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We call a disorder with an unknown cause or etiology as idiopathic. But what about a disease with an unknown cure — is there a single-word adjective (or phrase) that captures both the current unknowability and future possibility of a cure?

I am specifically trying to avoid "incurable" and its synonyms, as it precludes the possibility of a future medical breakthrough that would render its object preventable or curable.

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There's a semantic problem here: it isn't clear that every disease has a cure; thus, one can't logically say "a disease with an unknown cure" because it presumes that there's a cure we don't know yet. That isn't even "optimistic", it's presumptuous. The disease is currently incurable, as starwed says. That's optimistic because it implies that some day there will be a cure. As jwpat7 says, there're diseases & conditions that're intrinsically incurable because they're beyond the pale of reversibility. Etiology assumes a cause + effect, but disease doesn't assume a cure, emotion does. –  user21497 Mar 18 '13 at 6:20
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@BillFranke We physicians very often feel there will be a cure for a disease we don't currently know how to cure. It's unquestionably optimistic, and not even slightly presumptuous. Don't forget, the disease always appears before the cure. (Yes, it's possible for a treatment to exist prior to the appearance of a disease which it then cures, but logically it was not the cure until the disease came into being, so I reiterate, no "cure" can exist before its disease.) We often see scientific research working towards a cure, so expecting a cure for a currently incurable disease is common. –  John M. Landsberg Mar 18 '13 at 8:11
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@BillFranke Bill, it's not emotion speaking. It's demonstrably not. ALL human disease were once incurable, yet we have now cured thousands of them. That's science. We continue to cure more every day. And I reiterate, if you pay attention to directed scientific research, you can very often see specific progress being made towards specific cures, and then you see the cures appear. That's not emotion, Bill. If there's any illogic at work here, it's the sensationalistic misapplication of data in your last sentence. And by the way, you used "beg the question" incorrectly. Look it up. –  John M. Landsberg Mar 18 '13 at 9:21
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@JohnM: It's used correctly: We've found cures for thousands of once incurable diseases. X is a currently incurable disease. Ergo, we'll also find a cure for X. The initial premise is false: there's no such thing as an incurable disease that's been cured. There were & are only currently incurable diseases. If Socrates doesn't die, he's neither mortal nor a man. The conclusion's untenable & false. Some currently incurable diseases may never be cured simply because there's no cure. Assuming there's a cure is faith. Faith is emotion, not science. MRSA's an example of a refractory bacterium. –  user21497 Mar 18 '13 at 10:21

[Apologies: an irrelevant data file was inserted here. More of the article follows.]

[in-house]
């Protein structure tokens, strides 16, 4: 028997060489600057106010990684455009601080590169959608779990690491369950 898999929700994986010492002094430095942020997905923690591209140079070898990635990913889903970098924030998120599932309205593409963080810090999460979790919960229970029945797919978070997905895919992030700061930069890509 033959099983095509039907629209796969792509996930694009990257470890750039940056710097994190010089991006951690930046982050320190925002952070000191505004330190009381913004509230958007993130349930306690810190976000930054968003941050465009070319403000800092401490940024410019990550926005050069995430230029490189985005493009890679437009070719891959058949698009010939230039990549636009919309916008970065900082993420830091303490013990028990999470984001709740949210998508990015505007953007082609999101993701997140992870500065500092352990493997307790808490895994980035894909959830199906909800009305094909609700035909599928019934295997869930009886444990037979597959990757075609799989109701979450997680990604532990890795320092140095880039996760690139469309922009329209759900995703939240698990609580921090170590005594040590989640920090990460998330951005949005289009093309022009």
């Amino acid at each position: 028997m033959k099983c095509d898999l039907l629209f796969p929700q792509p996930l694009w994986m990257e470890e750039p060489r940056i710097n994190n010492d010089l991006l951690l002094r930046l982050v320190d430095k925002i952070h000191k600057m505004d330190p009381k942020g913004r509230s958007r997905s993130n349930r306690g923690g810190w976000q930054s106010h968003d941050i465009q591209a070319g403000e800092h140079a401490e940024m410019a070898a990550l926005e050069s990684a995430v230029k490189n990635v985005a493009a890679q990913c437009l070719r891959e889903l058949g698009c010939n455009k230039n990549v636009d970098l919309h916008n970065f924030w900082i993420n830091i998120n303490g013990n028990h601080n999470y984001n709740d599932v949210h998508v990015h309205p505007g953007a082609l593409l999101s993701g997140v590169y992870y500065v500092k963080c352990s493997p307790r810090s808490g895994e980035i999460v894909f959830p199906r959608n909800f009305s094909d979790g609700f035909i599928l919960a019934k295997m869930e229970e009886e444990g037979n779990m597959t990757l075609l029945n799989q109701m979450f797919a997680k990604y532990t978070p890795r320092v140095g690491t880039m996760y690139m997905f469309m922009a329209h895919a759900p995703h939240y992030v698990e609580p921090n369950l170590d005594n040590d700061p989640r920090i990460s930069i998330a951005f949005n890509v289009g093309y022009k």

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@rhetorician not all incurable diseases can/will kill you. –  Dan Neely Mar 18 '13 at 15:15

9 Answers 9

up vote 28 down vote accepted

I am specifically trying to avoid "incurable" and its synonyms, as it precludes the possibility of a future medical breakthrough that would render its object preventable or curable.

That would render this category of words useless, since this can never be precluded.

It's ok to say incurable -- it's understood that there's an implicit "currently" riding with the word, since no disease can be intrinsically incurable.

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I disagree that “no disease can be intrinsically incurable”. For example, various kinds of dementia cannot be cured: brain function is irreversibly damaged by frontotemporal and vascular dementia. Some brain tumors also destroy parts of the brain irreversibly, and some heart disease damages the heart irreversibly. Some of these conditions can be ameliorated, but since they can't be reversed they can't be cured. –  jwpat7 Mar 18 '13 at 5:53
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@jwpat7 That's what people used to believe about a plethora of diseases and conditions a few decades ago. Clarke's laws are worth a mention here. –  coleopterist Mar 18 '13 at 6:26
    
@coleopterist, “Clarke's laws” are not laws in the same sense as laws of thermodynamics, and to believe otherwise is akin to superstition. If disease destroys all the bits of the brain that carry some particular memories, and if those memories have not been redundantly stored elsewhere, then those memories are gone. Also see notes about Third Law of Thermodynamics at above link: “Since 100% efficiency is impossible, it means that there are no truly reversible processes. That, in turn, means that all processes are irreversible.” –  jwpat7 Mar 18 '13 at 7:21
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@jwpat7 ... and by that reasoning, nothing is curable. There are complete cures and partial cures. In your example of cerebral atrophy, if the degeneration is stopped and the cells regenerated, thereby allowing the patient to make new memories, then that is considered a cure, albeit not a complete one. If a patient who has lost both his arms and legs and is fitted with perfect prosthetics, some would still not call it a complete "cure", although it would be, in my books. –  coleopterist Mar 18 '13 at 7:36
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@jwpat7 I would distinguish between a disease, and the damage caused by the disease. Also, the laws of thermodynamics do not truly speak to such a situation, because we're not discussing an isolated system. (It is often much harder to reverse a process, but that doesn't speak to its absolute impossibility.) –  starwed Mar 18 '13 at 14:41